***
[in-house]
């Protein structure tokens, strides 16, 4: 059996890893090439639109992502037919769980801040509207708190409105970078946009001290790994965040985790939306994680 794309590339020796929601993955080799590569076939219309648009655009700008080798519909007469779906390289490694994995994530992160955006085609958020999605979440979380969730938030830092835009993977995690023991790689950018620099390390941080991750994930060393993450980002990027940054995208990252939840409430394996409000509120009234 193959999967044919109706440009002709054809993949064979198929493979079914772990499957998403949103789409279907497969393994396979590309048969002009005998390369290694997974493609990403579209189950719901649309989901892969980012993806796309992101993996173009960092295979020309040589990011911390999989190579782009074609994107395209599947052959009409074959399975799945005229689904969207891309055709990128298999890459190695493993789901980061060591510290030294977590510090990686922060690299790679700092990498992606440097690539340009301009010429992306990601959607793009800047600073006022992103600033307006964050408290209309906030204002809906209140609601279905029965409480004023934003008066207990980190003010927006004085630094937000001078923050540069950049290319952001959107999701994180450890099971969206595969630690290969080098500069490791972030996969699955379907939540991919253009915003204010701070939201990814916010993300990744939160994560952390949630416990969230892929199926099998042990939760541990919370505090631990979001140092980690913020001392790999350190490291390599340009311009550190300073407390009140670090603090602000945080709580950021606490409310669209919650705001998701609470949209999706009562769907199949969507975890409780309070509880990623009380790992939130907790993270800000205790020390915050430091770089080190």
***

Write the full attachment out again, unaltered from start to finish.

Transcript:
[in-house]
């Protein structure tokens, strides 16, 4: 059996890893090439639109992502037919769980801040509207708190409105970078946009001290790994965040985790939306994680 794309590339020796929601993955080799590569076939219309648009655009700008080798519909007469779906390289490694994995994530992160955006085609958020999605979440979380969730938030830092835009993977995690023991790689950018620099390390941080991750994930060393993450980002990027940054995208990252939840409430394996409000509120009234 193959999967044919109706440009002709054809993949064979198929493979079914772990499957998403949103789409279907497969393994396979590309048969002009005998390369290694997974493609990403579209189950719901649309989901892969980012993806796309992101993996173009960092295979020309040589990011911390999989190579782009074609994107395209599947052959009409074959399975799945005229689904969207891309055709990128298999890459190695493993789901980061060591510290030294977590510090990686922060690299790679700092990498992606440097690539340009301009010429992306990601959607793009800047600073006022992103600033307006964050408290209309906030204002809906209140609601279905029965409480004023934003008066207990980190003010927006004085630094937000001078923050540069950049290319952001959107999701994180450890099971969206595969630690290969080098500069490791972030996969699955379907939540991919253009915003204010701070939201990814916010993300990744939160994560952390949630416990969230892929199926099998042990939760541990919370505090631990979001140092980690913020001392790999350190490291390599340009311009550190300073407390009140670090603090602000945080709580950021606490409310669209919650705001998701609470949209999706009562769907199949969507975890409780309070509880990623009380790992939130907790993270800000205790020390915050430091770089080190």